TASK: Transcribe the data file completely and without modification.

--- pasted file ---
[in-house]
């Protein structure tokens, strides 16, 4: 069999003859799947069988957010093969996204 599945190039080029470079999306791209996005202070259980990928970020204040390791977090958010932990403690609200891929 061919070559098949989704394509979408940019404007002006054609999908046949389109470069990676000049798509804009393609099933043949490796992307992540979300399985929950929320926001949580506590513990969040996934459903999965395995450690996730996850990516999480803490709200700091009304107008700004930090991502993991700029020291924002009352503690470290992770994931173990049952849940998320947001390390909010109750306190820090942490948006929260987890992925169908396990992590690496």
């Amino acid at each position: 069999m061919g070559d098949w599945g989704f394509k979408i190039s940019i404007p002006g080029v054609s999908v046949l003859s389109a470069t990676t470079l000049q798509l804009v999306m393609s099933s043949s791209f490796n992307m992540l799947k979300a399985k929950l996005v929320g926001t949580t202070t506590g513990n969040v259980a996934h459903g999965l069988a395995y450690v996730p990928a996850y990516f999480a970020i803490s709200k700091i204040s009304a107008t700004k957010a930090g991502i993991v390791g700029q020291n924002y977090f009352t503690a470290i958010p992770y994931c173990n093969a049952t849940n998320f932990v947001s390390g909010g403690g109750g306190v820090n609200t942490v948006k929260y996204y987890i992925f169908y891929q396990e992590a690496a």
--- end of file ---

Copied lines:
[in-house]
């Protein structure tokens, strides 16, 4: 069999003859799947069988957010093969996204 599945190039080029470079999306791209996005202070259980990928970020204040390791977090958010932990403690609200891929 061919070559098949989704394509979408940019404007002006054609999908046949389109470069990676000049798509804009393609099933043949490796992307992540979300399985929950929320926001949580506590513990969040996934459903999965395995450690996730996850990516999480803490709200700091009304107008700004930090991502993991700029020291924002009352503690470290992770994931173990049952849940998320947001390390909010109750306190820090942490948006929260987890992925169908396990992590690496």
């Amino acid at each position: 069999m061919g070559d098949w599945g989704f394509k979408i190039s940019i404007p002006g080029v054609s999908v046949l003859s389109a470069t990676t470079l000049q798509l804009v999306m393609s099933s043949s791209f490796n992307m992540l799947k979300a399985k929950l996005v929320g926001t949580t202070t506590g513990n969040v259980a996934h459903g999965l069988a395995y450690v996730p990928a996850y990516f999480a970020i803490s709200k700091i204040s009304a107008t700004k957010a930090g991502i993991v390791g700029q020291n924002y977090f009352t503690a470290i958010p992770y994931c173990n093969a049952t849940n998320f932990v947001s390390g909010g403690g109750g306190v820090n609200t942490v948006k929260y996204y987890i992925f169908y891929q396990e992590a690496a």